SPECULATION is rife that the Government will declare a state of emergency tonight in a move to contain the spread of the COVID-19 pandemic nationwide.
The Star reported that Prime Minister Tan Sri Muyhiddin Yassin has sought an audience with the Yang di-Pertuan Agong at Istana Abdulaziz in Kuantan, Pahang this afternoon to communicate the Cabinet’s decision to propose the dissolution of the Dewan Rakyat following its special meeting that ended at around 1pm today.
Muhyiddin is expected to present the proposal to the King for consideration at 5pm, according to the report.
“Highly-placed sources said Al-Sultan Abdullah Ri’ayatuddin Al-Mustafa Billah Shah would have the final say as to when the state of emergency will take effect,” added the report.
If an emergency is declared, Malaysia would probably be the first country in the world to do so in the fight against the ‘invisible enemy’.
Assuming that an emergency does come into effect tonight, the Government has an obligation to quickly address the anxiety of its citizens as to how their livelihood will be further affected considering a vast majority of Malaysians have already been impoverished from the loss of employment or having to endure pay cuts.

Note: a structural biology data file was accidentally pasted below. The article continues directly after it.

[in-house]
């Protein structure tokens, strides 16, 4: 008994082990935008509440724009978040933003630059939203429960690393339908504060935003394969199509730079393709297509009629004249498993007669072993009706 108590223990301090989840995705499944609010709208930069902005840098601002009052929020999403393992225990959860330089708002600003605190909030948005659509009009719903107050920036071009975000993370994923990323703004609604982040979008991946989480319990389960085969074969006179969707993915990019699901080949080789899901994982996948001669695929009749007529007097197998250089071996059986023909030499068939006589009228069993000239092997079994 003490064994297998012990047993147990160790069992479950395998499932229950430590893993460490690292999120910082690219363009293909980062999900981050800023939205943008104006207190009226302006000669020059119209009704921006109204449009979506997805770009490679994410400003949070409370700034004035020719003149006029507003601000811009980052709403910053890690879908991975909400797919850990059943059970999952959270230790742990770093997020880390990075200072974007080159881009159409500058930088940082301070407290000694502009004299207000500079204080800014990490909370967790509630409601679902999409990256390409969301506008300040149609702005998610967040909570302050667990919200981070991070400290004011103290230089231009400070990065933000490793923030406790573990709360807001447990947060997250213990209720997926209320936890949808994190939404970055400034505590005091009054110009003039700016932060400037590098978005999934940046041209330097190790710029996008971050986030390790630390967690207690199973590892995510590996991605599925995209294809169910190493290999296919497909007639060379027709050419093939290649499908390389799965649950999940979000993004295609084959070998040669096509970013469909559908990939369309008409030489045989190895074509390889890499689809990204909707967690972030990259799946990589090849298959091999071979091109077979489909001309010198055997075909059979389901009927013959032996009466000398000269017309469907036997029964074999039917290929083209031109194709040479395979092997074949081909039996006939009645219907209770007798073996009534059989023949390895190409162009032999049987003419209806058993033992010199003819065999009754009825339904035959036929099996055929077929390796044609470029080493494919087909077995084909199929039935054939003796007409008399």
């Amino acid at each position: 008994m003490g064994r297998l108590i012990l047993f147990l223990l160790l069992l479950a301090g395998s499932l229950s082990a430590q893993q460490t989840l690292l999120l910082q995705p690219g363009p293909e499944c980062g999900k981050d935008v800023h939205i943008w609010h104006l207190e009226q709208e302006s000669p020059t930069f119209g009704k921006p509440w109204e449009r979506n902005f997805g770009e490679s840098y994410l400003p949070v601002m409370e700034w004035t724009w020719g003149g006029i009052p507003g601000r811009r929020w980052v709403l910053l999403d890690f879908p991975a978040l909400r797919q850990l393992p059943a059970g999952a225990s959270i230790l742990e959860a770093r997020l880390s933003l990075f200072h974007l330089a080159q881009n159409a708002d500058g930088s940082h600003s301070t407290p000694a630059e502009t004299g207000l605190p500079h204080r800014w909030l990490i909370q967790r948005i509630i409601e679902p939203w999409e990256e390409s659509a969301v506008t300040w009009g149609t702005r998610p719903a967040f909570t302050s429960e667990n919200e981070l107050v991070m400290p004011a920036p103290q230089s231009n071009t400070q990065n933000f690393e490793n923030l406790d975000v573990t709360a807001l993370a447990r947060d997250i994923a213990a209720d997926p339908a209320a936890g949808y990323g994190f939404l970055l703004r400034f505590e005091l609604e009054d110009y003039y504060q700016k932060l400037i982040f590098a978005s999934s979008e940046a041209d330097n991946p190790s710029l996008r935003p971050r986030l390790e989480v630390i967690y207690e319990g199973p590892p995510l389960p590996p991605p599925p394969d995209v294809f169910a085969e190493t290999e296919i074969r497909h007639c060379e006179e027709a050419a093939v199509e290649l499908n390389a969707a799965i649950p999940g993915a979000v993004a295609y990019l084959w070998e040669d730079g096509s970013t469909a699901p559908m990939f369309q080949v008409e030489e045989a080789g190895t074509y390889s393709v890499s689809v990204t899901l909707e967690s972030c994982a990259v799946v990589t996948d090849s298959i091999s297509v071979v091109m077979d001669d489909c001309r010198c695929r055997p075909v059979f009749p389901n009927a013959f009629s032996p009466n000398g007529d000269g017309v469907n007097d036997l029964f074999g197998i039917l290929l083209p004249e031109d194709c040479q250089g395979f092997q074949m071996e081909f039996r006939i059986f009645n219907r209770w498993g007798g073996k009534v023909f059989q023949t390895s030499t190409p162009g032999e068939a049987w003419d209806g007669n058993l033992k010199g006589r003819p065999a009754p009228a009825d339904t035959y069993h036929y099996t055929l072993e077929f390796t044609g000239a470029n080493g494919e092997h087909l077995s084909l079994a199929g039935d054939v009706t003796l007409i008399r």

On the hindsight, the declaration of emergency could still be accepted to a certain degree if it were truly intended to better manage a health crisis but should never be abused at all cost to subdue any pending political crisis.
If emergency powers need to be invoked to avoid further political instability, a concurrent plan must be laid out for more government assistance for the people, and a timeline as to when those powers will be returned to Parliament and the people.
At this juncture, not all voters are in favour of a snap election, but the people shouldn’t be used as an excuse or treated as a pawn for politicians to stay in power either.
The “I’m doing this for the people” line shouldn’t be the war cry between feuding political camps.
Alas, a minister cited by the Free Malaysia Today portal said not everyone was agreeable to declaring an emergency because of the implications on the economy and how it would be perceived by the people.
The minister said he believes there is concern over the possibility that the budget may not be passed.
If the budget is not passed, it would signal that the MPs have lost confidence in the prime minister and the government. – Oct 23, 2020